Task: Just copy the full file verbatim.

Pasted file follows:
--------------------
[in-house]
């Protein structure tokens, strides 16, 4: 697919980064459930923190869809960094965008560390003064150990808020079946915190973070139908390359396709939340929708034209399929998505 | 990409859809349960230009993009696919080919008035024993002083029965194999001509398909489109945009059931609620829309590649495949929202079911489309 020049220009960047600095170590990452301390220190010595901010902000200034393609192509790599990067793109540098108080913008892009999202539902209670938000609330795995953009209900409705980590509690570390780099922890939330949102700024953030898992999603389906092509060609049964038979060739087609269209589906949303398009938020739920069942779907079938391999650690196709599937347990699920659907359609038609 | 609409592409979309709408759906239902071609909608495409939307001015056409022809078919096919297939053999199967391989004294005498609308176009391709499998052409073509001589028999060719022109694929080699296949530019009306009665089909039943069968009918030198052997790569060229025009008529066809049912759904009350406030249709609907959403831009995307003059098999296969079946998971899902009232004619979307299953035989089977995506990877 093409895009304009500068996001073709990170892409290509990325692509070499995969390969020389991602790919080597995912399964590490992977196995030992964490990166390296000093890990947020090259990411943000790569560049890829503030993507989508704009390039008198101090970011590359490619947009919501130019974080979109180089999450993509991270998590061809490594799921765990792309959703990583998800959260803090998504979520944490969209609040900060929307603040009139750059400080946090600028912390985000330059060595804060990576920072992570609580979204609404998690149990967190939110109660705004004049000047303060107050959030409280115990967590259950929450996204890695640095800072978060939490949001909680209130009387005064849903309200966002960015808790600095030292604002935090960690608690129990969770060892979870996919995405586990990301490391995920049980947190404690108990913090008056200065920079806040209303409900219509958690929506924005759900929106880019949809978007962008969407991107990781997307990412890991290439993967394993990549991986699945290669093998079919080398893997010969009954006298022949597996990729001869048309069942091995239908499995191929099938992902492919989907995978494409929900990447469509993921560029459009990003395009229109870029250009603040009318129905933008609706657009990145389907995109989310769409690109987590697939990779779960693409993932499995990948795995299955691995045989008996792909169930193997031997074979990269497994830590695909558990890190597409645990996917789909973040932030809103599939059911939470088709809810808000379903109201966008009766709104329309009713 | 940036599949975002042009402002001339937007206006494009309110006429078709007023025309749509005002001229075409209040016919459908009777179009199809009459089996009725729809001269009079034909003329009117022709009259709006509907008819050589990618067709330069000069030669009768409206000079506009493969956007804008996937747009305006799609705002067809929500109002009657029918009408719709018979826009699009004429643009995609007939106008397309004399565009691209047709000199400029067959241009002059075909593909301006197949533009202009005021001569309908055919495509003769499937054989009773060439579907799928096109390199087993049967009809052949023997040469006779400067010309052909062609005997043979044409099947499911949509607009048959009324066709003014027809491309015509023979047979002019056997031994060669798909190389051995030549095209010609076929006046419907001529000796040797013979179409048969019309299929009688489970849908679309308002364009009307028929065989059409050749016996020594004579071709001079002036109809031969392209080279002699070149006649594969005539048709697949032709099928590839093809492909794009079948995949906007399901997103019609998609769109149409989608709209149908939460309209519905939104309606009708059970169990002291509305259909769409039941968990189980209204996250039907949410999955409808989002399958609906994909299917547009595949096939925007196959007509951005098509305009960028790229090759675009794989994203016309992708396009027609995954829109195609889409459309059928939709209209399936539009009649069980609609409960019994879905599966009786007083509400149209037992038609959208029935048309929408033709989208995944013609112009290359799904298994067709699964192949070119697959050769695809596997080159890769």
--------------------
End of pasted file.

[in-house]
């Protein structure tokens, strides 16, 4: 697919980064459930923190869809960094965008560390003064150990808020079946915190973070139908390359396709939340929708034209399929998505 | 990409859809349960230009993009696919080919008035024993002083029965194999001509398909489109945009059931609620829309590649495949929202079911489309 020049220009960047600095170590990452301390220190010595901010902000200034393609192509790599990067793109540098108080913008892009999202539902209670938000609330795995953009209900409705980590509690570390780099922890939330949102700024953030898992999603389906092509060609049964038979060739087609269209589906949303398009938020739920069942779907079938391999650690196709599937347990699920659907359609038609 | 609409592409979309709408759906239902071609909608495409939307001015056409022809078919096919297939053999199967391989004294005498609308176009391709499998052409073509001589028999060719022109694929080699296949530019009306009665089909039943069968009918030198052997790569060229025009008529066809049912759904009350406030249709609907959403831009995307003059098999296969079946998971899902009232004619979307299953035989089977995506990877 093409895009304009500068996001073709990170892409290509990325692509070499995969390969020389991602790919080597995912399964590490992977196995030992964490990166390296000093890990947020090259990411943000790569560049890829503030993507989508704009390039008198101090970011590359490619947009919501130019974080979109180089999450993509991270998590061809490594799921765990792309959703990583998800959260803090998504979520944490969209609040900060929307603040009139750059400080946090600028912390985000330059060595804060990576920072992570609580979204609404998690149990967190939110109660705004004049000047303060107050959030409280115990967590259950929450996204890695640095800072978060939490949001909680209130009387005064849903309200966002960015808790600095030292604002935090960690608690129990969770060892979870996919995405586990990301490391995920049980947190404690108990913090008056200065920079806040209303409900219509958690929506924005759900929106880019949809978007962008969407991107990781997307990412890991290439993967394993990549991986699945290669093998079919080398893997010969009954006298022949597996990729001869048309069942091995239908499995191929099938992902492919989907995978494409929900990447469509993921560029459009990003395009229109870029250009603040009318129905933008609706657009990145389907995109989310769409690109987590697939990779779960693409993932499995990948795995299955691995045989008996792909169930193997031997074979990269497994830590695909558990890190597409645990996917789909973040932030809103599939059911939470088709809810808000379903109201966008009766709104329309009713 | 940036599949975002042009402002001339937007206006494009309110006429078709007023025309749509005002001229075409209040016919459908009777179009199809009459089996009725729809001269009079034909003329009117022709009259709006509907008819050589990618067709330069000069030669009768409206000079506009493969956007804008996937747009305006799609705002067809929500109002009657029918009408719709018979826009699009004429643009995609007939106008397309004399565009691209047709000199400029067959241009002059075909593909301006197949533009202009005021001569309908055919495509003769499937054989009773060439579907799928096109390199087993049967009809052949023997040469006779400067010309052909062609005997043979044409099947499911949509607009048959009324066709003014027809491309015509023979047979002019056997031994060669798909190389051995030549095209010609076929006046419907001529000796040797013979179409048969019309299929009688489970849908679309308002364009009307028929065989059409050749016996020594004579071709001079002036109809031969392209080279002699070149006649594969005539048709697949032709099928590839093809492909794009079948995949906007399901997103019609998609769109149409989608709209149908939460309209519905939104309606009708059970169990002291509305259909769409039941968990189980209204996250039907949410999955409808989002399958609906994909299917547009595949096939925007196959007509951005098509305009960028790229090759675009794989994203016309992708396009027609995954829109195609889409459309059928939709209209399936539009009649069980609609409960019994879905599966009786007083509400149209037992038609959208029935048309929408033709989208995944013609112009290359799904298994067709699964192949070119697959050769695809596997080159890769």